Molibeli blames case for fallout with PM



MASERU – Police Commissioner, Holomo Molibeli, says the fallout between him and Prime Minister Motsoahae Thabane is a result of the ongoing investigations into the murder of his late wife Lipolelo Thabane. Molibeli says Thabane informed him of his decision to send him on retirement a few days after he had implicated him in Lipolelo’s murder, and therefore contends that the decision is irrational.

Arguing in the High Court yesterday Holomo’s lawyer, Advocate Tekane Maqakachane told Justice Molefi Makara that attempts to fire his client started after he wrote to Thabane on December 23 implicating him in the murder of Lipolelo. Molibeli had earlier informed Thabane that investigations into the murder of Lipolelo revealed that his (Thabane) mobile number was communicating with a cellphone that was at the crime scene.

Molibeli then requested Thabane to: name the person his mobile was communicating with, his/her place of residence as well as their current contacts as well as the subject matter of their communication. On January 2, approximately 10 days after writing to Thabane requesting particulars of the person he was communicating with on the phone, Molibeli was sent on forced indefinite leave.

Thabane not only suspended and sent Molibeli on forced leave but he also replaced him with Assistant Police Commissioner Jankie Hlaahla prompting Molibeli to approach the court. He asked the court to cancel his suspension and forced leave.

High Justice Semapo Peete on January 3 interdicted Thabane from proceeding with his suspension and sending Molibeli on forced leave but on the same day, Thabane again wrote to Molibeli suspending him as well as asking him to show cause why he (prime minister) cannot advice the King to retire him from police service, a move described by Holomo’s lawyer as irrational.

Maqakachane said it was irrational for the prime minister to seek to retire Molibeli despite entering into an out of court settlement with him earlier. Thabane had previously withdrawn a letter by which he sought to send Molibeli on forced leave. Also, Maqakachane said Prime Minister Thabane’s bid to fire Molibeli was not justified and that Thabane misdirected himself when he asked Holomo resigned. The decision was irrational and illegal.

Maqakachane said while Thabane invited Holomo to make representation, he went ahead to advise the King to appoint a new police commissioner. Thabane on January 10 wrote to King Letsie III informing him that Molibeli had retired as the Commissioner of Police and thereby advised him (King) to appoint Hlaahla. In his letter, Thabane also warned the King that he would proceed and make the appointment himself in terms of Section 91 (3) of the Constitution if he failed to act on the Prime Minister’s recommendation by the noon of Friday, 10 January 2020, the same day the letter was written and sent to the royal palace.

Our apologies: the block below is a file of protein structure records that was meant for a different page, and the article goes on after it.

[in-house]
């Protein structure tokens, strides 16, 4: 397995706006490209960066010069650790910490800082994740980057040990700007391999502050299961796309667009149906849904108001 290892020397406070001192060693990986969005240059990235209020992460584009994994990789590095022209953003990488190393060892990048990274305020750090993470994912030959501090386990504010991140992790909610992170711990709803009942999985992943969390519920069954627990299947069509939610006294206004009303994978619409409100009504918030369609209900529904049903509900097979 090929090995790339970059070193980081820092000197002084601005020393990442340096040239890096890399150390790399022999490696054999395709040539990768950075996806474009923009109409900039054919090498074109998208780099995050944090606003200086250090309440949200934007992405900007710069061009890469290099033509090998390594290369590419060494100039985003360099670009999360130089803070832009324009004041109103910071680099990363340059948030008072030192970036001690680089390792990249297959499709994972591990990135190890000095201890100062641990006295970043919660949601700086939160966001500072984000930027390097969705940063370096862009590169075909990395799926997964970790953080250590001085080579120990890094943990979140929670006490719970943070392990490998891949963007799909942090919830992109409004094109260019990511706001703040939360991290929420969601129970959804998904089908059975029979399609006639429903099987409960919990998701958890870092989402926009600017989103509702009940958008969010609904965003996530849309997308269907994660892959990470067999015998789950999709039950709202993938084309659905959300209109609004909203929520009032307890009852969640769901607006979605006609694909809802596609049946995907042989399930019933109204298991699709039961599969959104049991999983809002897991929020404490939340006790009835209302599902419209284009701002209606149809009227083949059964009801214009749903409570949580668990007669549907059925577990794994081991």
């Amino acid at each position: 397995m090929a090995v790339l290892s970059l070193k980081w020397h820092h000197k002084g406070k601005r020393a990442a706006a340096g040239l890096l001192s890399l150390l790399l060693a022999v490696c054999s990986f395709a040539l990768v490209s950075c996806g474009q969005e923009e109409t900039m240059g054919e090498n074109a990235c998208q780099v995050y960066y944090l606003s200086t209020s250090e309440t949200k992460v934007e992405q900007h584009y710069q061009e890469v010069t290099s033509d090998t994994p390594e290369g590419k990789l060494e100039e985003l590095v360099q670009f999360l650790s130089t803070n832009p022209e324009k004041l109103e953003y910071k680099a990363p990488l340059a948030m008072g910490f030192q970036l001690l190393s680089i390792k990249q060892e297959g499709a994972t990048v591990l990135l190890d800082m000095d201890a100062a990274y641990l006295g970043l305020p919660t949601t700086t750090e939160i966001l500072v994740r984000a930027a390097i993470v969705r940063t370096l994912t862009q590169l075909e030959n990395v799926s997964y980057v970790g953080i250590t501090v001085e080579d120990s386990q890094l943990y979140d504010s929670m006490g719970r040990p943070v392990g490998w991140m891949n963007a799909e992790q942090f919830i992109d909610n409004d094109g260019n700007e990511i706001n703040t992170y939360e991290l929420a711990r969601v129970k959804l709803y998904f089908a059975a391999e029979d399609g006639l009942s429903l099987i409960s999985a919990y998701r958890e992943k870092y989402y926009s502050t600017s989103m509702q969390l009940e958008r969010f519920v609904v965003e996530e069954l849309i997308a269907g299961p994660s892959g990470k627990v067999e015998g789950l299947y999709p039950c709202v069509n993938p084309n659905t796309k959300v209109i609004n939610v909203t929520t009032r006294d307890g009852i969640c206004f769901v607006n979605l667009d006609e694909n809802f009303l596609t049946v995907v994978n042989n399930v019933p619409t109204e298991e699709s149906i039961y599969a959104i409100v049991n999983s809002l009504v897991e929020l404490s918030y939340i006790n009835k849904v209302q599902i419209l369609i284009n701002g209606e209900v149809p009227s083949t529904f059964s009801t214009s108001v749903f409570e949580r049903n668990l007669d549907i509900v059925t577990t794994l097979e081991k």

King Letsie III did not immediately act on the advice of the Prime Minister (PM) and the prime minister did not follow through on his threat to resort to Section 91 (3), leaving room for Commissioner Molibeli to approach the court.

Section 91 (3) empowers the Thabane to proceed with any action he has recommended to the King if he fails to act on premier’s advice within a period specified by the latter. However, the premier can only do so in terms of the manner stipulated in the constitution.

Molibeli wants Thabane’s recommendation to King Letsie III to remove him from office “to be reviewed, corrected and set aside for the reason that it is irrational and illegal and therefore unlawful and of no force and effect in law.” He contends that the Constitution does not specifically deal with the removal of the police commissioner and Thabane thus enjoys no right to deploy Section 91 (3) to oust him.

“The first respondent (Dr Thabane) has no authority in law to act on the basis of section 91 (3) of the constitution in the circumstances of the present case, dealing with the retirement of the commissioner of the police, such matter being prescribed and required under section 5 of the Police Act 1998.

“in terms of section 91 (3) of the constitution, the first respondent is only entitled to act… only in circumstances where His Majesty failed to perform an act that is required by the constitution. Retiring or requiring the commissioner of police to retire is not required by the constitution but by section 5 of the Police Act of 1998.

To act on the basis of this section without this important condition precedent, the first respondent is committing serious jurisdictional error or mistake of law on his part… the first respondent clearly misconstrued his powers under section 91 (3) of the constitution,” Molibeli states.

For its part, government asked the court to dismiss the case on technicalities. Advocate Prince Cronje, who appeared with Attorney General Haae Phoofolo, argued that the nature of the case does not pass the test of urgency despite the reliefs sought being urgent and for that basis, he asked the court to dismiss it.

Cronje said the complainants have asked the court to exercise its review powers but said there was no record to review. He argued that the High Court rules does not allow for a review of the case of Molibeli’s nature.

“There is no basis for this application, it does not pass the test for urgency, there is not even a record that this court is asked to review,” he argued. Cronje maintained that the court cannot review letters and questions of irregularities.

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